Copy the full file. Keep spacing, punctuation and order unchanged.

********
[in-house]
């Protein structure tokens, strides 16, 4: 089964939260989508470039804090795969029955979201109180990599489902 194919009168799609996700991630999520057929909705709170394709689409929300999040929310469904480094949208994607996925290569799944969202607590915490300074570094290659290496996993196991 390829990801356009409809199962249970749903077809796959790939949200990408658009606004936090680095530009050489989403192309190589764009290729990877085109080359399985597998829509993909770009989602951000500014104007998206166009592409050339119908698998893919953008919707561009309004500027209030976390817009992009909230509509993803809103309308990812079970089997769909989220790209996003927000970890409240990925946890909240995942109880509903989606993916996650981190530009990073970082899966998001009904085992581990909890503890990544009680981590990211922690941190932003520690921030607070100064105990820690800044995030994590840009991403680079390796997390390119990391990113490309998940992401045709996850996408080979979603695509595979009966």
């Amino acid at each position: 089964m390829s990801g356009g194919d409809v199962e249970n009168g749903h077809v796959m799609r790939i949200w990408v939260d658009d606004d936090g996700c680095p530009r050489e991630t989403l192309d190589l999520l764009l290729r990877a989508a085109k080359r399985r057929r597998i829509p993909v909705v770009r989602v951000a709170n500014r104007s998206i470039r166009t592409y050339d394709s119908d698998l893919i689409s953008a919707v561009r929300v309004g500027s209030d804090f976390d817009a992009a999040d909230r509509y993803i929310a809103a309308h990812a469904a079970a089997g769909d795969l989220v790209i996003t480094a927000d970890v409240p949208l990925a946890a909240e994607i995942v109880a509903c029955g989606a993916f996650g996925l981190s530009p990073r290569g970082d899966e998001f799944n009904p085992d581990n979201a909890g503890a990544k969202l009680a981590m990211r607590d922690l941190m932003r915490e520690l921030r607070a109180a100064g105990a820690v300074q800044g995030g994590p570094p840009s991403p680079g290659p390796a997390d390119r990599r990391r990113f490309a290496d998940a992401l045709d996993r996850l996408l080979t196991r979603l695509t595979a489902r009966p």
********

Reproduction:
[in-house]
């Protein structure tokens, strides 16, 4: 089964939260989508470039804090795969029955979201109180990599489902 194919009168799609996700991630999520057929909705709170394709689409929300999040929310469904480094949208994607996925290569799944969202607590915490300074570094290659290496996993196991 390829990801356009409809199962249970749903077809796959790939949200990408658009606004936090680095530009050489989403192309190589764009290729990877085109080359399985597998829509993909770009989602951000500014104007998206166009592409050339119908698998893919953008919707561009309004500027209030976390817009992009909230509509993803809103309308990812079970089997769909989220790209996003927000970890409240990925946890909240995942109880509903989606993916996650981190530009990073970082899966998001009904085992581990909890503890990544009680981590990211922690941190932003520690921030607070100064105990820690800044995030994590840009991403680079390796997390390119990391990113490309998940992401045709996850996408080979979603695509595979009966």
């Amino acid at each position: 089964m390829s990801g356009g194919d409809v199962e249970n009168g749903h077809v796959m799609r790939i949200w990408v939260d658009d606004d936090g996700c680095p530009r050489e991630t989403l192309d190589l999520l764009l290729r990877a989508a085109k080359r399985r057929r597998i829509p993909v909705v770009r989602v951000a709170n500014r104007s998206i470039r166009t592409y050339d394709s119908d698998l893919i689409s953008a919707v561009r929300v309004g500027s209030d804090f976390d817009a992009a999040d909230r509509y993803i929310a809103a309308h990812a469904a079970a089997g769909d795969l989220v790209i996003t480094a927000d970890v409240p949208l990925a946890a909240e994607i995942v109880a509903c029955g989606a993916f996650g996925l981190s530009p990073r290569g970082d899966e998001f799944n009904p085992d581990n979201a909890g503890a990544k969202l009680a981590m990211r607590d922690l941190m932003r915490e520690l921030r607070a109180a100064g105990a820690v300074q800044g995030g994590p570094p840009s991403p680079g290659p390796a997390d390119r990599r990391r990113f490309a290496d998940a992401l045709d996993r996850l996408l080979t196991r979603l695509t595979a489902r009966p």